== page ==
A newborn puppy is entirely dependent on his mother for the first few weeks of life. During this time period, it is normal for puppies to yelp when they are in need of warmth, food and attention. Providing these few needs to a puppy should stop the puppy from yelping. If your newborn puppy is continuously yelping, however, it may be a sign that he is in distress, in which case you need to further intervene to address the cause of the yelping.
As is the case of many animal species, not all canine mothers accept their newborns, occasionally rejecting the weakest member of her litter. If a newborn puppy is yelping because his mother will not allow him to feed (or cannot produce enough milk for him to feed), then you will have to feed the puppy in order to provide him with enough sustenance to stay alive, as well as stop him from yelping. Consult a vet about the best canine milk replacement formula you should purchase, which may depend on the dog's breed. After you purchase the milk replacement formula, you will need to feed the puppy first from a syringe every few hours for three weeks, followed by bottle-feeding every few hours for three additional weeks, supplemented by dry puppy kibble.
Another common reason for newborn puppies to yelp is if they are cold. If the mother has not rejected the puppy, he may simply be yelping because he was separated from the mother and pack, and with his eyes still closed, can’t make it back to the warmth of the group. Gently pick up the newborn and place him back with his mother, which is also a good opportunity to place him directly on one of her nipples so he can feed. If his mother has rejected him, then you need to keep the puppy warm for at least his first two to three weeks of life. Wrap the puppy in a towel and place a warm (not hot) water bottle next to the towel to transfer heat. A heating pad with a low to warm setting would also suffice.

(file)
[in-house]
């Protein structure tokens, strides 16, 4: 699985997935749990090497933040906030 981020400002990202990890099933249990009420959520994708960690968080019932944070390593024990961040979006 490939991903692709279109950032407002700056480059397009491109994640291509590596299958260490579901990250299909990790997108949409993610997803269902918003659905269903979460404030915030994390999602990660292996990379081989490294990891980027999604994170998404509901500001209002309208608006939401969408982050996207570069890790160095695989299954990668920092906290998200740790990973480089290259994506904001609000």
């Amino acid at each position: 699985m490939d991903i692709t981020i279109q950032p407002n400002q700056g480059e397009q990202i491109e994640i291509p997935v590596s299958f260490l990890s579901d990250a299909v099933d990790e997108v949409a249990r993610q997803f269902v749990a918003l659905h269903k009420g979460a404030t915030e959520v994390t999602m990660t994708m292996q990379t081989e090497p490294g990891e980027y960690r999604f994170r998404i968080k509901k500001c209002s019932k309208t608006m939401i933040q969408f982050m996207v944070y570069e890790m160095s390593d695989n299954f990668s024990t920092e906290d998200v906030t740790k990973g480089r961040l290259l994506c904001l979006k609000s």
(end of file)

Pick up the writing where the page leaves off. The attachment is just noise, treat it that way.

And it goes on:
Crying in the Crate
A puppy who has been weaned from his mother may also regularly yelp, especially when separated from a new owner. This typically happens during the first few days or nights of crate training. Because puppies often yelp or cry because of something that they see, try covering all but the front of the crate with a cloth sheet. This emulates a den, and may provide comfort for your young puppy. Don’t forget that when you let your puppy out of the crate, lead him outside immediately. This will reinforce the crate training by teaching him to wait until he is outside to relieve himself.
A very young puppy will yelp when left alone, which is an instinctual signal to alert his pack that he needs help. But unless your puppy’s yelping becomes incessant or sounds as if he is in extreme distress, it’s best to let him experience the separation and settle down on his own. If you always respond to your new puppy’s yelping, you are essentially training your puppy to use his voice to get what he wants from you. Over time, a puppy’s separation anxiety -- and yelping -- should diminish.
When to Call the Vet
If a newborn puppy in your care or in his mother's care continues to yelp, even after he is fed, warm and has the proper attention, the yelping may be an indication of an underlying medical problem. Immediately contact your vet and schedule a visit to rule out a medical emergency as the cause of the yelping.